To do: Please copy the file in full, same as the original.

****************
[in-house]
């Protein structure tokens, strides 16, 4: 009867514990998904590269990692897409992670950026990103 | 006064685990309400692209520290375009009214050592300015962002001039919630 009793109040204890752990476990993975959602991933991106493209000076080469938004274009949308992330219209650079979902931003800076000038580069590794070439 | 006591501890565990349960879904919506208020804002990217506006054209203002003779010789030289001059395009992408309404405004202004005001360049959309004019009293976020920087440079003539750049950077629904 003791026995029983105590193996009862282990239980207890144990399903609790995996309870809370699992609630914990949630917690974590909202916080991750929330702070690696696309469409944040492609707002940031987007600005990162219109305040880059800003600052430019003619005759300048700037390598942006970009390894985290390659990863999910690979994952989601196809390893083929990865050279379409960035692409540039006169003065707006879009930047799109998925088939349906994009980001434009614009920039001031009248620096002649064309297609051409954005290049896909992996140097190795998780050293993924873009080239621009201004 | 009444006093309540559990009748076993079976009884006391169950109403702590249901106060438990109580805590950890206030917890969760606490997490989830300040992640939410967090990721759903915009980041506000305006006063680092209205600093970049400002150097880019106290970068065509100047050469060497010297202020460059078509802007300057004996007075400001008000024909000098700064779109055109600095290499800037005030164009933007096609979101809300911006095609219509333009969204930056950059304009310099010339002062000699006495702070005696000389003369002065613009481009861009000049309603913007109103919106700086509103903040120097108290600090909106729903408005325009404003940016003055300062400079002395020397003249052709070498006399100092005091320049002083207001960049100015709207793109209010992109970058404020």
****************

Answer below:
[in-house]
């Protein structure tokens, strides 16, 4: 009867514990998904590269990692897409992670950026990103 | 006064685990309400692209520290375009009214050592300015962002001039919630 009793109040204890752990476990993975959602991933991106493209000076080469938004274009949308992330219209650079979902931003800076000038580069590794070439 | 006591501890565990349960879904919506208020804002990217506006054209203002003779010789030289001059395009992408309404405004202004005001360049959309004019009293976020920087440079003539750049950077629904 003791026995029983105590193996009862282990239980207890144990399903609790995996309870809370699992609630914990949630917690974590909202916080991750929330702070690696696309469409944040492609707002940031987007600005990162219109305040880059800003600052430019003619005759300048700037390598942006970009390894985290390659990863999910690979994952989601196809390893083929990865050279379409960035692409540039006169003065707006879009930047799109998925088939349906994009980001434009614009920039001031009248620096002649064309297609051409954005290049896909992996140097190795998780050293993924873009080239621009201004 | 009444006093309540559990009748076993079976009884006391169950109403702590249901106060438990109580805590950890206030917890969760606490997490989830300040992640939410967090990721759903915009980041506000305006006063680092209205600093970049400002150097880019106290970068065509100047050469060497010297202020460059078509802007300057004996007075400001008000024909000098700064779109055109600095290499800037005030164009933007096609979101809300911006095609219509333009969204930056950059304009310099010339002062000699006495702070005696000389003369002065613009481009861009000049309603913007109103919106700086509103903040120097108290600090909106729903408005325009404003940016003055300062400079002395020397003249052709070498006399100092005091320049002083207001960049100015709207793109209010992109970058404020």